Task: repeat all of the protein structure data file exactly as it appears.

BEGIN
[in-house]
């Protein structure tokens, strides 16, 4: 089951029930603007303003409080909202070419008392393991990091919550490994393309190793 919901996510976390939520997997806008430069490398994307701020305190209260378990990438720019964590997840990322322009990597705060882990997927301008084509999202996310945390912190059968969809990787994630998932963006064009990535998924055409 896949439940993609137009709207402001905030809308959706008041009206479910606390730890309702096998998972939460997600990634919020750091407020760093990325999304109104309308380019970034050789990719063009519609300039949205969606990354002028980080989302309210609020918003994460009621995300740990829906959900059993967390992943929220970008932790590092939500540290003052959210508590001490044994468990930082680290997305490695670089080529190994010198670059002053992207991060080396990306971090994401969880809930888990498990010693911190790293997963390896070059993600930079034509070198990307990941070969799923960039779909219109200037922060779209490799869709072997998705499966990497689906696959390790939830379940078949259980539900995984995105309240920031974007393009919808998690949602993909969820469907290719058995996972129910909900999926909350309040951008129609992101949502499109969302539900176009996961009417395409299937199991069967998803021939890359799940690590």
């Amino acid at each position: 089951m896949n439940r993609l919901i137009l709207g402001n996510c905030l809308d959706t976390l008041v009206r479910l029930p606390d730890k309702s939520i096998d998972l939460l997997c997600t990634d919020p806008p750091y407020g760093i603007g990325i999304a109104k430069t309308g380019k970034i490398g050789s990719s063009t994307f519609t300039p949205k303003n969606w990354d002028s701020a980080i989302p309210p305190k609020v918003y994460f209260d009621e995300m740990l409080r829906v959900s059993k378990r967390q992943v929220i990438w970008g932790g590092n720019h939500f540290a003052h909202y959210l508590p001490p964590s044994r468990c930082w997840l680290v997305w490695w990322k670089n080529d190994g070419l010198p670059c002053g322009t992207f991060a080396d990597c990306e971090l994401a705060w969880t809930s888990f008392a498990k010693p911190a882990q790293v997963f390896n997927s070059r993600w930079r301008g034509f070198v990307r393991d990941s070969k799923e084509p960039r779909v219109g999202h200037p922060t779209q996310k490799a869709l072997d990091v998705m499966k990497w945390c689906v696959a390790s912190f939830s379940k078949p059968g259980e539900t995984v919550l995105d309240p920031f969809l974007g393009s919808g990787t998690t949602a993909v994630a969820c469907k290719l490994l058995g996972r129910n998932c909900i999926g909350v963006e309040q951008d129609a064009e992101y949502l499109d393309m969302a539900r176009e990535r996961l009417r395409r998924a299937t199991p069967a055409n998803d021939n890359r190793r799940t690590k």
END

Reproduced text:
[in-house]
């Protein structure tokens, strides 16, 4: 089951029930603007303003409080909202070419008392393991990091919550490994393309190793 919901996510976390939520997997806008430069490398994307701020305190209260378990990438720019964590997840990322322009990597705060882990997927301008084509999202996310945390912190059968969809990787994630998932963006064009990535998924055409 896949439940993609137009709207402001905030809308959706008041009206479910606390730890309702096998998972939460997600990634919020750091407020760093990325999304109104309308380019970034050789990719063009519609300039949205969606990354002028980080989302309210609020918003994460009621995300740990829906959900059993967390992943929220970008932790590092939500540290003052959210508590001490044994468990930082680290997305490695670089080529190994010198670059002053992207991060080396990306971090994401969880809930888990498990010693911190790293997963390896070059993600930079034509070198990307990941070969799923960039779909219109200037922060779209490799869709072997998705499966990497689906696959390790939830379940078949259980539900995984995105309240920031974007393009919808998690949602993909969820469907290719058995996972129910909900999926909350309040951008129609992101949502499109969302539900176009996961009417395409299937199991069967998803021939890359799940690590």
């Amino acid at each position: 089951m896949n439940r993609l919901i137009l709207g402001n996510c905030l809308d959706t976390l008041v009206r479910l029930p606390d730890k309702s939520i096998d998972l939460l997997c997600t990634d919020p806008p750091y407020g760093i603007g990325i999304a109104k430069t309308g380019k970034i490398g050789s990719s063009t994307f519609t300039p949205k303003n969606w990354d002028s701020a980080i989302p309210p305190k609020v918003y994460f209260d009621e995300m740990l409080r829906v959900s059993k378990r967390q992943v929220i990438w970008g932790g590092n720019h939500f540290a003052h909202y959210l508590p001490p964590s044994r468990c930082w997840l680290v997305w490695w990322k670089n080529d190994g070419l010198p670059c002053g322009t992207f991060a080396d990597c990306e971090l994401a705060w969880t809930s888990f008392a498990k010693p911190a882990q790293v997963f390896n997927s070059r993600w930079r301008g034509f070198v990307r393991d990941s070969k799923e084509p960039r779909v219109g999202h200037p922060t779209q996310k490799a869709l072997d990091v998705m499966k990497w945390c689906v696959a390790s912190f939830s379940k078949p059968g259980e539900t995984v919550l995105d309240p920031f969809l974007g393009s919808g990787t998690t949602a993909v994630a969820c469907k290719l490994l058995g996972r129910n998932c909900i999926g909350v963006e309040q951008d129609a064009e992101y949502l499109d393309m969302a539900r176009e990535r996961l009417r395409r998924a299937t199991p069967a055409n998803d021939n890359r190793r799940t690590k």